In May 2016, the City Council approved a budget of $8.8 billion for the fiscal year from July 1, 2016 through June 30, 2017.
The Preliminary Financial Report provides data and analysis of the City’s revenues and expenditures for the 2016-17 fiscal year. It details where the City's budgeted funds came from and how they were spent, in addition to information about the City's debt, reserves, and more.
To learn more, you can read the report, explore the data through our interactive data visualizations, or download the data and take a look for yourself.
One of the City Controller's main responsibilities is to analyze and report on the City's finances. The reports produced by the Controller serve to inform City officials and the general public about the City's financial activities and financial status. They also aim to initiate meaningful reflection and debate about the City's fiscal management.
The Preliminary Financial Report, made available each fall after the City’s books are closed, is the first of these reports. It provides information on how the City spent its funds over the past fiscal year, featuring data and analysis regarding the City's revenues and expenditures, the Reserve Fund, the Budget Stabilization Fund, and the City's bonded indebtedness.
More complete and detailed information, presented in accordance with Generally Accepted Accounting Practices (GAAP), will be published in the Comprehensive Annual Financial Report (CAFR) later this year. The Controller also publishes the Community Financial Report, which aims to make the information in the CAFR more accessible to the general public.
In fiscal year 2017, the City's General Fund revenues grew by 6% compared to the previous year. Budgeted Special Fund revenues grew by 3.6%. This 4% overall growth was led by all-time highs in Property Tax, Business Tax, Sales Tax, Transient Occupancy Tax, and building permit fees.
View our interactive data visualization to explore the relative size of the City's revenue sources and their growth over the past ten years.
The City's expenditures grew by 5.2% in fiscal year 2017. This was due in large part to salary increases and a spike in payouts for legal settlements and decisions. City employee health benefit subsidies increased by 6.4%, compared to a nationwide average of more than 20%. Additionally, the City’s debt service fell to its lowest annual total since 2004.
Our interactive data visualization compares the expenditures of the City's different departments, as well as non-departmental expenditures, over the past ten years. View total expenditures, salaries, other expenditures, descriptions of each item, and the change of each item over time.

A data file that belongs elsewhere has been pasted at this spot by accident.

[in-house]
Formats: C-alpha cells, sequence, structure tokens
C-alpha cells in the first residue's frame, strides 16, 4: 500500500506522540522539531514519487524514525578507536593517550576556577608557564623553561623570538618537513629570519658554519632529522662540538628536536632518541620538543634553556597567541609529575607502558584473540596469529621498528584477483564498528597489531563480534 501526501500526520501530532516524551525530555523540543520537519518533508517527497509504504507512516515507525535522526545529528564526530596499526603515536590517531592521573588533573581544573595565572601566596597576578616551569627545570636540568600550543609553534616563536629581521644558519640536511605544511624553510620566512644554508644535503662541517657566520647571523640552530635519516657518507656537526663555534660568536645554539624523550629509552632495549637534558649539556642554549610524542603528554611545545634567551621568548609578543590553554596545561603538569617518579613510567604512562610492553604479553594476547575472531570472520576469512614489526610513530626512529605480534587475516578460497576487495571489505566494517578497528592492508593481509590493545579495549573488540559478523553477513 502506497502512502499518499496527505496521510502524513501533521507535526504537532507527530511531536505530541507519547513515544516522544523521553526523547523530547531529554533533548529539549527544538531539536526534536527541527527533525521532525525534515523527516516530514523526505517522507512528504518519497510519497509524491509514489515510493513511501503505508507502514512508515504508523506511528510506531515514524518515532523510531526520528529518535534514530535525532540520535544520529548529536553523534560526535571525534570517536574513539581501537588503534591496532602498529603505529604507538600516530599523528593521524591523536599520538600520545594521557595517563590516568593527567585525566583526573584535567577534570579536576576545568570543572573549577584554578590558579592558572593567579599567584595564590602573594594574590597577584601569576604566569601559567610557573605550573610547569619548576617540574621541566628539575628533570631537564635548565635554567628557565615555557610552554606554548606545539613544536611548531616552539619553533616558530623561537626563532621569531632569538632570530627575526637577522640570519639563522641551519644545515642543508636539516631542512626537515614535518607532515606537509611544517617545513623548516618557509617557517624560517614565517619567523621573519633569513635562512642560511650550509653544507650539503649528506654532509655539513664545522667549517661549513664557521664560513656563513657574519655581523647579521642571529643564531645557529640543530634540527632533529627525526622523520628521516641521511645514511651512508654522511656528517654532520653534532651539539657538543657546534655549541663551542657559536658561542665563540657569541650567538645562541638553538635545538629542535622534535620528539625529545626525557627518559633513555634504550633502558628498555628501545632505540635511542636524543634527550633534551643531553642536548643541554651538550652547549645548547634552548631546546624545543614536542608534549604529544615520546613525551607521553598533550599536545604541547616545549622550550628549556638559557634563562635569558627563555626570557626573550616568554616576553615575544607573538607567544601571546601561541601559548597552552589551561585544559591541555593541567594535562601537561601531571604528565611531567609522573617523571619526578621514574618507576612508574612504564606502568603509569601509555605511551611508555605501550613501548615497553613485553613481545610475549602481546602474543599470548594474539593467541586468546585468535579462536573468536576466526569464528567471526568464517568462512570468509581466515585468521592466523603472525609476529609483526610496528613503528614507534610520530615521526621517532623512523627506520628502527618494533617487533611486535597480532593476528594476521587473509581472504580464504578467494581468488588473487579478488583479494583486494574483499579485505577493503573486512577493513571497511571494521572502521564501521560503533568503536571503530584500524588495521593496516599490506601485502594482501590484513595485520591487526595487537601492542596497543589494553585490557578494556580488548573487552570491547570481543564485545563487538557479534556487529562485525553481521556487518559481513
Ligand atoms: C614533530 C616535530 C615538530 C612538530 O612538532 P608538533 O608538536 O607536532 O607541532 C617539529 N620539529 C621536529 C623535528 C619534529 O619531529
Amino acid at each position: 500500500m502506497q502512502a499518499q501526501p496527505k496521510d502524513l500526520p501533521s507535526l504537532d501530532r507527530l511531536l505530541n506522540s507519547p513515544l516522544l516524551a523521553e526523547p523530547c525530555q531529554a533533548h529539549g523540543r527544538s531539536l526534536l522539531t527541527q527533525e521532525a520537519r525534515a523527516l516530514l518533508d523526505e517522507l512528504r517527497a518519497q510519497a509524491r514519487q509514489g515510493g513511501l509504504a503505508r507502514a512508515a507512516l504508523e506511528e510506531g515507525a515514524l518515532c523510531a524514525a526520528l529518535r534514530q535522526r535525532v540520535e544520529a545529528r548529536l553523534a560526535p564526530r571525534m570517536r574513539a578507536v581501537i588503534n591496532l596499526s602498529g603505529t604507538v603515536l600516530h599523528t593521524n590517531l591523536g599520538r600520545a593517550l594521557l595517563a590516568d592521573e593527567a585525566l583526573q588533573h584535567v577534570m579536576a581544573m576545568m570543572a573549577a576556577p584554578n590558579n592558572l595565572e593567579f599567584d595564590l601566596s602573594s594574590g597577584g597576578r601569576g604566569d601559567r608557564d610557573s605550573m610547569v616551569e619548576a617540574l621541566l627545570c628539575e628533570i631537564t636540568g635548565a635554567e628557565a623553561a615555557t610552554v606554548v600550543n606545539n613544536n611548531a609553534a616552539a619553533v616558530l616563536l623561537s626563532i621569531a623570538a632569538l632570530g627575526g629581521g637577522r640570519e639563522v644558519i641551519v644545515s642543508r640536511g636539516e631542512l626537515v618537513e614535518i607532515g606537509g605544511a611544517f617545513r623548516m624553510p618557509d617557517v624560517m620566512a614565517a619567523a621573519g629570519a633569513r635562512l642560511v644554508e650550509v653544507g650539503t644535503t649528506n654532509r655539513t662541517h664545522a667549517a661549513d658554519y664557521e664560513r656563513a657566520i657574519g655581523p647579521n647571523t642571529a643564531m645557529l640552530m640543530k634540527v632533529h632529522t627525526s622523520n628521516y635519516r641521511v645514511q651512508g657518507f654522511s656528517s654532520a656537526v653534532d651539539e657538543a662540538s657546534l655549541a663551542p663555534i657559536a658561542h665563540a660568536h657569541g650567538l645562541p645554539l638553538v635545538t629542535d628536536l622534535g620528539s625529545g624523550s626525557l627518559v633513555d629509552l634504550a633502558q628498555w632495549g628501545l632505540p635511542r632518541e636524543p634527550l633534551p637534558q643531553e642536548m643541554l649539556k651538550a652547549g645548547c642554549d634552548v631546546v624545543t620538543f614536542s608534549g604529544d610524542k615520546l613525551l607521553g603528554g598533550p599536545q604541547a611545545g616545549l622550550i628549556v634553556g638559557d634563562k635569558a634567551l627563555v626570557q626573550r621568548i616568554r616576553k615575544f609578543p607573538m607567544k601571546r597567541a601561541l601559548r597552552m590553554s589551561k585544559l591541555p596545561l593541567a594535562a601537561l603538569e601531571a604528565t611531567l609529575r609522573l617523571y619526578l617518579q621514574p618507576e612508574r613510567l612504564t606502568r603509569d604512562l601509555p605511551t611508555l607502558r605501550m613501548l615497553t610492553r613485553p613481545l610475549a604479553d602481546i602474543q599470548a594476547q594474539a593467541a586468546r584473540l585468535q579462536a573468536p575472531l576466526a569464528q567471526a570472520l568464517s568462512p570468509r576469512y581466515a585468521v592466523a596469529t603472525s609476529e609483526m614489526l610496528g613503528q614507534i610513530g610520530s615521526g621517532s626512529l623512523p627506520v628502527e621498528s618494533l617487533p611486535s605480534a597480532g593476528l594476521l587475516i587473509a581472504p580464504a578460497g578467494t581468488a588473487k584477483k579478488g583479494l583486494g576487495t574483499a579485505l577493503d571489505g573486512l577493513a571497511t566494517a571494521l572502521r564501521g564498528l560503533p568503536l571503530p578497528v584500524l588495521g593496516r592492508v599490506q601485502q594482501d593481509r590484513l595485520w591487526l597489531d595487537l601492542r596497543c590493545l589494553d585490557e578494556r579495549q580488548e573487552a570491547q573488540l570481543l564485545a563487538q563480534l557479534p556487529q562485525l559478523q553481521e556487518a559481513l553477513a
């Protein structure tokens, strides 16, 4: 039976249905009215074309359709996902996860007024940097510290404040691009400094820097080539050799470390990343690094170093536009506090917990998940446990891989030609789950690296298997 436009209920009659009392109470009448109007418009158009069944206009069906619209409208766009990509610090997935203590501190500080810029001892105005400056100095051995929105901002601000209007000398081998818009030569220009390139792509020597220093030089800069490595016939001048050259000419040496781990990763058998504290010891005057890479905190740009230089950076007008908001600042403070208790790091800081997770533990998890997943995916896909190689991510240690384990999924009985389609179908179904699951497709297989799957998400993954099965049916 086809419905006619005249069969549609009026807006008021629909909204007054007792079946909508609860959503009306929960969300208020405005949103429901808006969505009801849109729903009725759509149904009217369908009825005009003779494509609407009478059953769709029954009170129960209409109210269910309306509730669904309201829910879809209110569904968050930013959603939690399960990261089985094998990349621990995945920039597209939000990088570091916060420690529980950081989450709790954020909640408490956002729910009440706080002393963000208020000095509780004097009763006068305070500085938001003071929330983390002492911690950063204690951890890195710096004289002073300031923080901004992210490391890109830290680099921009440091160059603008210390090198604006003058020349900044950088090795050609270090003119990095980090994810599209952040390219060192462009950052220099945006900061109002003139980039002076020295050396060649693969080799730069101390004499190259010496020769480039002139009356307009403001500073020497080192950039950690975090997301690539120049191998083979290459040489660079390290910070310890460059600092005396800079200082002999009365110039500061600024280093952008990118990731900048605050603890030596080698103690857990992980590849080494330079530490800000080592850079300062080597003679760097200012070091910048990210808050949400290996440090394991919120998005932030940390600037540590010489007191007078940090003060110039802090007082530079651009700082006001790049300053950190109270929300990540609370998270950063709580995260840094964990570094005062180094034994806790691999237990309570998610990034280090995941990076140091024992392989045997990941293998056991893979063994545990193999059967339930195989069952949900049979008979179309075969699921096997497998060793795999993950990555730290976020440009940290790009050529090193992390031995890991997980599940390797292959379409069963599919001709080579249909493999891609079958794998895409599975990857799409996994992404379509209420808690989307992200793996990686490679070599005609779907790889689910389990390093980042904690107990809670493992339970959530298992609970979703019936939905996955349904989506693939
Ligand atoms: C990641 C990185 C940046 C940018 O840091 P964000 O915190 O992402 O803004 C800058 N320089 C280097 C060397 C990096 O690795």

Reserve Fund and Budget Stabilization Fund
It is crucial that the City build up reserve funds during years of strong growth in order to prepare for future downturns. From 2009 to 2015, the City built its reserves (including the Reserve Fund and the Budget Stabilization Fund) up to almost 10% of the adopted General Fund Budget, up from 3.4%. Since then, the reserves have fallen to less than 8% of the General Fund.
The Reserve Fund is established to ensure that funds are available for unanticipated expenditures and revenue shortfalls in the General Fund. The City's Reserve Fund Policy states that the Reserve Fund should be maintained at 5% of the General Fund budget. On July 1, 2017, the Reserve Fund had a cash balance of $354.5 million, 6.08% of 2017-18 budgeted General Fund revenue.
Budget Stabilization Fund
The Budget Stabilization Fund (BSF) was added to the City Charter in 2011. The purpose of the BSF is to set aside funds when revenue projections are exceeded to help smooth out years when revenue is stagnant or is in decline. In fiscal year 2017, the BSF grew slightly to about $95 million, but stayed about flat as a percentage of General Fund revenues.
Click the chart on the left to view the performance of the Reserve Fund and Budget Stabilization Fund, both in dollar terms and as a percentage of budgeted General Fund revenues. You can also download the data in the Data section below.
The City’s Debt Management Policy establishes guidelines for the structure and management of the City’s debt obligations. These guidelines include a non-voter-approved debt service cap of 6% and a total debt service cap of 15% as a percent of General Fund revenues.
The City's total indebtedness and debt service obligations have been on a downward trend since fiscal year 2012, reflecting lack of any new General Obligation Bond (GOB) issuances and the refinancing of higher rate bonds at the prevailing low interest rates. Going forward, the opportunity to lower costs further will be limited, as interest rates will likely begin to rise and the City begins issuing the GOB debt authorized by Measure HHH . View the data by clicking on the link to the left, or download it to take a look yourself by clicking on the link in the Data section below.
Click the links below to download the raw data. The Excel files are formatted for easy viewing, whereas the csv files are formatted for easy uploading into other platforms.
For additional data on the City's finances and much more, visit the Controller's open data portal at ControlPanelLA.